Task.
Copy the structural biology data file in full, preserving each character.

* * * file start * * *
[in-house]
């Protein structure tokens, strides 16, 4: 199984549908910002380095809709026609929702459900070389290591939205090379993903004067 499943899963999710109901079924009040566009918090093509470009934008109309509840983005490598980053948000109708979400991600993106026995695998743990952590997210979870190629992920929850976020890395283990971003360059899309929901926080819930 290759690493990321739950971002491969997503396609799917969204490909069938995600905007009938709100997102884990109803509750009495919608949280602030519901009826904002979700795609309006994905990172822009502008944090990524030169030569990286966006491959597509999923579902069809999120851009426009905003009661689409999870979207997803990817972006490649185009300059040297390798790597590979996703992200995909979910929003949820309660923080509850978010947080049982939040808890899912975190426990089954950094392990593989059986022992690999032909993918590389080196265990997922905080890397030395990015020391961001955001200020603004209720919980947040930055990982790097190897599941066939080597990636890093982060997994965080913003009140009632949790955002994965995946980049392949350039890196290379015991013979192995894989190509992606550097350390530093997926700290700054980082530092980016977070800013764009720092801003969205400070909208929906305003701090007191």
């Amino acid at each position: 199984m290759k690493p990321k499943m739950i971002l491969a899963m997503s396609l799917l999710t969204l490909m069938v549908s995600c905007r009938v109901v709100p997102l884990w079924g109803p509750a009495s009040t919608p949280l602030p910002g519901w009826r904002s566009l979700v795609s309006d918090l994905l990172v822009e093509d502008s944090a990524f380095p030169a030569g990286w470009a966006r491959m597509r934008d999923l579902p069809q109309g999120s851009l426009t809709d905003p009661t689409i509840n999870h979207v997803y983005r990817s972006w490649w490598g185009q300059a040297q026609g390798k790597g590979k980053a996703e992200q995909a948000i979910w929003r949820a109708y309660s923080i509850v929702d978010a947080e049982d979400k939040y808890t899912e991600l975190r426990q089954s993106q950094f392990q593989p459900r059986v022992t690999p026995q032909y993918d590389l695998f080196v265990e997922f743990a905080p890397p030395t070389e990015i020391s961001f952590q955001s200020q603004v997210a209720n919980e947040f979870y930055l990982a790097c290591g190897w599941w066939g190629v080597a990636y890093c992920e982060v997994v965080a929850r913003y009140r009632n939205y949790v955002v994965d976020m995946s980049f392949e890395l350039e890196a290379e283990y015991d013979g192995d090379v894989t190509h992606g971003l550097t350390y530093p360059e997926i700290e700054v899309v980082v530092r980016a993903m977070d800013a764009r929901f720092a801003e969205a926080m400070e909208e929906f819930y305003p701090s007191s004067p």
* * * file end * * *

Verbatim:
[in-house]
């Protein structure tokens, strides 16, 4: 199984549908910002380095809709026609929702459900070389290591939205090379993903004067 499943899963999710109901079924009040566009918090093509470009934008109309509840983005490598980053948000109708979400991600993106026995695998743990952590997210979870190629992920929850976020890395283990971003360059899309929901926080819930 290759690493990321739950971002491969997503396609799917969204490909069938995600905007009938709100997102884990109803509750009495919608949280602030519901009826904002979700795609309006994905990172822009502008944090990524030169030569990286966006491959597509999923579902069809999120851009426009905003009661689409999870979207997803990817972006490649185009300059040297390798790597590979996703992200995909979910929003949820309660923080509850978010947080049982939040808890899912975190426990089954950094392990593989059986022992690999032909993918590389080196265990997922905080890397030395990015020391961001955001200020603004209720919980947040930055990982790097190897599941066939080597990636890093982060997994965080913003009140009632949790955002994965995946980049392949350039890196290379015991013979192995894989190509992606550097350390530093997926700290700054980082530092980016977070800013764009720092801003969205400070909208929906305003701090007191």
């Amino acid at each position: 199984m290759k690493p990321k499943m739950i971002l491969a899963m997503s396609l799917l999710t969204l490909m069938v549908s995600c905007r009938v109901v709100p997102l884990w079924g109803p509750a009495s009040t919608p949280l602030p910002g519901w009826r904002s566009l979700v795609s309006d918090l994905l990172v822009e093509d502008s944090a990524f380095p030169a030569g990286w470009a966006r491959m597509r934008d999923l579902p069809q109309g999120s851009l426009t809709d905003p009661t689409i509840n999870h979207v997803y983005r990817s972006w490649w490598g185009q300059a040297q026609g390798k790597g590979k980053a996703e992200q995909a948000i979910w929003r949820a109708y309660s923080i509850v929702d978010a947080e049982d979400k939040y808890t899912e991600l975190r426990q089954s993106q950094f392990q593989p459900r059986v022992t690999p026995q032909y993918d590389l695998f080196v265990e997922f743990a905080p890397p030395t070389e990015i020391s961001f952590q955001s200020q603004v997210a209720n919980e947040f979870y930055l990982a790097c290591g190897w599941w066939g190629v080597a990636y890093c992920e982060v997994v965080a929850r913003y009140r009632n939205y949790v955002v994965d976020m995946s980049f392949e890395l350039e890196a290379e283990y015991d013979g192995d090379v894989t190509h992606g971003l550097t350390y530093p360059e997926i700290e700054v899309v980082v530092r980016a993903m977070d800013a764009r929901f720092a801003e969205a926080m400070e909208e929906f819930y305003p701090s007191s004067p």